Try connecting your trainer to TrainerRoad with Bluetooth instead next time to see if that helps, and you’ll have to go through your normal protocol in Zwift to make sure your trainer control isnt enabled.
Here are some ANT+ best practices as well that may help with future dropouts:
- Turn off all other wireless devices in the room including speakers, headphones, keyboards, computer mice, etc.
- Move the device running TrainerRoad closer to your training setup.
- Make sure there is a direct line of sight between your devices and TrainerRoad.
- Try plugging in the ANT+ Dongle before you start TrainerRoad, and then once TrainerRoad loads, try unplugging it and plugging it back in.
- Make sure battery-saving settings are turned off on your computer (or iPad).
Battery Saving on computer:
- Open your start menu.
- Type Battery Saver Settings, and open the app that pops up.
- Uncheck “Turn battery saver on”
On iPad or iPhone:
- Go to Settings
- open ‘Battery’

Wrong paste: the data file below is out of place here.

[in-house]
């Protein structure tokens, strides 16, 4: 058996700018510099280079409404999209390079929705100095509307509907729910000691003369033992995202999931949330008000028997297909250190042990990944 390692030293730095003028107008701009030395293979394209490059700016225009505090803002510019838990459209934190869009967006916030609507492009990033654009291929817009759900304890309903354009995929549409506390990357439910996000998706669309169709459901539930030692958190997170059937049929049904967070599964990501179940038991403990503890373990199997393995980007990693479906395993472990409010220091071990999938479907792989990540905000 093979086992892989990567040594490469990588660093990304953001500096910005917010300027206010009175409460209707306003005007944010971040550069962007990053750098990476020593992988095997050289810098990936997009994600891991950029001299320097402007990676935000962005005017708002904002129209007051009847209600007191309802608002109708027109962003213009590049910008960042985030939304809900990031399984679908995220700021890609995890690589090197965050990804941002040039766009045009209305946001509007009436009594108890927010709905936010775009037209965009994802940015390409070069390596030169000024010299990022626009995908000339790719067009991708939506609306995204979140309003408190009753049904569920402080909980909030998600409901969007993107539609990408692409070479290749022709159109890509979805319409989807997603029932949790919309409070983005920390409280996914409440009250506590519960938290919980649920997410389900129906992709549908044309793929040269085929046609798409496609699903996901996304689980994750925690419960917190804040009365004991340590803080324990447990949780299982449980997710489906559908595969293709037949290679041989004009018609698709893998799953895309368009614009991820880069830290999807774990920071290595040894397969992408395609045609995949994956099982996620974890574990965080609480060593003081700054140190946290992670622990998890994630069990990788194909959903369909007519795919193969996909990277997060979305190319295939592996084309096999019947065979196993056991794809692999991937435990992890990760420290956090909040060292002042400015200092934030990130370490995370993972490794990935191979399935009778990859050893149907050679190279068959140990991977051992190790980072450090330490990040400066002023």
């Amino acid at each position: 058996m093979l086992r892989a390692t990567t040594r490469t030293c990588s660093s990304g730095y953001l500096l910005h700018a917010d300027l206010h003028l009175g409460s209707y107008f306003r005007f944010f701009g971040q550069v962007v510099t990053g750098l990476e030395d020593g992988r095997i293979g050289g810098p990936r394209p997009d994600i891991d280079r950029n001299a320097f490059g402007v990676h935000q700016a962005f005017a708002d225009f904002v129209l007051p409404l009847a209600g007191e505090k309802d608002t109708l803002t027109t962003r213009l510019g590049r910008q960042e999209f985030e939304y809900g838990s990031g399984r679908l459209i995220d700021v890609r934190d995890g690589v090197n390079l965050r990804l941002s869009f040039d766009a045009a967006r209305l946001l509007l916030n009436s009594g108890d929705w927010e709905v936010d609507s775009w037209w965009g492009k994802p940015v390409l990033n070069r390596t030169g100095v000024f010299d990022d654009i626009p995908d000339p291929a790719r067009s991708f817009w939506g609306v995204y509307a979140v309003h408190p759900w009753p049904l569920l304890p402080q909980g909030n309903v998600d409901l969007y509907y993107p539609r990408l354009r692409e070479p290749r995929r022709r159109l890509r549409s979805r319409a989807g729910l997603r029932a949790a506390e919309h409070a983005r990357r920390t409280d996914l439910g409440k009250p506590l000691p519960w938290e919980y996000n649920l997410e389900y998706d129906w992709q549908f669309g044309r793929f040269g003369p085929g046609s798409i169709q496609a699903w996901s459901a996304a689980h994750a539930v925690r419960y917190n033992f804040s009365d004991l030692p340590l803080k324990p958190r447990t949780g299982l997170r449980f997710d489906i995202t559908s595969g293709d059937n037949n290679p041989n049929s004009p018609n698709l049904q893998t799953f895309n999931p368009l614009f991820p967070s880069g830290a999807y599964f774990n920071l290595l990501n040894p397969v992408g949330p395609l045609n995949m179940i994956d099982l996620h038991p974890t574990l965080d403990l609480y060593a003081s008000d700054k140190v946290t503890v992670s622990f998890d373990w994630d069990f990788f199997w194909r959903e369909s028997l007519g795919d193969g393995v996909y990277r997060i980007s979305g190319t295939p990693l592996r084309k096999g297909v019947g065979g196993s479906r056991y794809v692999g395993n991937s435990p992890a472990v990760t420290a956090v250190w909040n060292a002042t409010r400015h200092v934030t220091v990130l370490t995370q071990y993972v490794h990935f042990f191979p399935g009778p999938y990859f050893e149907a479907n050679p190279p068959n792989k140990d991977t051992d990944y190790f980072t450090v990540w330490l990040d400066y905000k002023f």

- Uncheck ‘Low Power Mode’
Finally, here are some tips on how to pair when using TR and Zwift that may help:
How to connect to TR:
- All sensors should be connected via BLE
- A Pro tip to make sure you are pairing via BLE: Close Zwift completely when pairing to TR, and make sure the tile you pair to has the Bluetooth icon instead of ANT.
How to connect to Zwift:
- Devices should be connected via ANT
- Power meter should be paired as power source
- Confirm the trainer isn’t paired as “controllable”
I experience something very like this running Rouvy alongside TR. However, I’ve come to the conclusion that it’s a psychological phenomenon, rather than a technological one. It only happens when I’m pretty fully absorbed in watching the route, and never when I’m taking some food, or distracted by something else. It seems to be the expectation generated by the visual cues on the screen momentarily affecting my pedalling as I prepare for a change in gradient.